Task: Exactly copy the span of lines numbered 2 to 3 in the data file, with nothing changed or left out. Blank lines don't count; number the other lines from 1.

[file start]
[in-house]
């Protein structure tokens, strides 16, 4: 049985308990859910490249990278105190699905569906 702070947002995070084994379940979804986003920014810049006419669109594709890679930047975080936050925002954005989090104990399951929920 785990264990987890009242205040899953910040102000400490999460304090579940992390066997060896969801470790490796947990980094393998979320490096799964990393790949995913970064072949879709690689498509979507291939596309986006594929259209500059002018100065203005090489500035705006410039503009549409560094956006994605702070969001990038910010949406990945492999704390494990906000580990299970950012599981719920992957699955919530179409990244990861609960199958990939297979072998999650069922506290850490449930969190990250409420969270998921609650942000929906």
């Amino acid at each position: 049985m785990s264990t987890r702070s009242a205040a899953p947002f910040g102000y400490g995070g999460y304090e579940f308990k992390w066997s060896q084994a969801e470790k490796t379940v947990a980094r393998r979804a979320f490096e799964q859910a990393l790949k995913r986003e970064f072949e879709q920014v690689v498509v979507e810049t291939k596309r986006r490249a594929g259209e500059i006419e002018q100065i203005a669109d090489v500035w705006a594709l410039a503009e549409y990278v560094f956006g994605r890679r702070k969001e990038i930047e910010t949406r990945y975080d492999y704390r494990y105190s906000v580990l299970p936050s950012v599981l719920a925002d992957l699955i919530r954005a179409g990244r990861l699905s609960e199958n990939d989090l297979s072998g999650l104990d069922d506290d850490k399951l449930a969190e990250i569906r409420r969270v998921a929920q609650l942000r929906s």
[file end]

């Protein structure tokens, strides 16, 4: 049985308990859910490249990278105190699905569906 702070947002995070084994379940979804986003920014810049006419669109594709890679930047975080936050925002954005989090104990399951929920 785990264990987890009242205040899953910040102000400490999460304090579940992390066997060896969801470790490796947990980094393998979320490096799964990393790949995913970064072949879709690689498509979507291939596309986006594929259209500059002018100065203005090489500035705006410039503009549409560094956006994605702070969001990038910010949406990945492999704390494990906000580990299970950012599981719920992957699955919530179409990244990861609960199958990939297979072998999650069922506290850490449930969190990250409420969270998921609650942000929906």
């Amino acid at each position: 049985m785990s264990t987890r702070s009242a205040a899953p947002f910040g102000y400490g995070g999460y304090e579940f308990k992390w066997s060896q084994a969801e470790k490796t379940v947990a980094r393998r979804a979320f490096e799964q859910a990393l790949k995913r986003e970064f072949e879709q920014v690689v498509v979507e810049t291939k596309r986006r490249a594929g259209e500059i006419e002018q100065i203005a669109d090489v500035w705006a594709l410039a503009e549409y990278v560094f956006g994605r890679r702070k969001e990038i930047e910010t949406r990945y975080d492999y704390r494990y105190s906000v580990l299970p936050s950012v599981l719920a925002d992957l699955i919530r954005a179409g990244r990861l699905s609960e199958n990939d989090l297979s072998g999650l104990d069922d506290d850490k399951l449930a969190e990250i569906r409420r969270v998921a929920q609650l942000r929906s």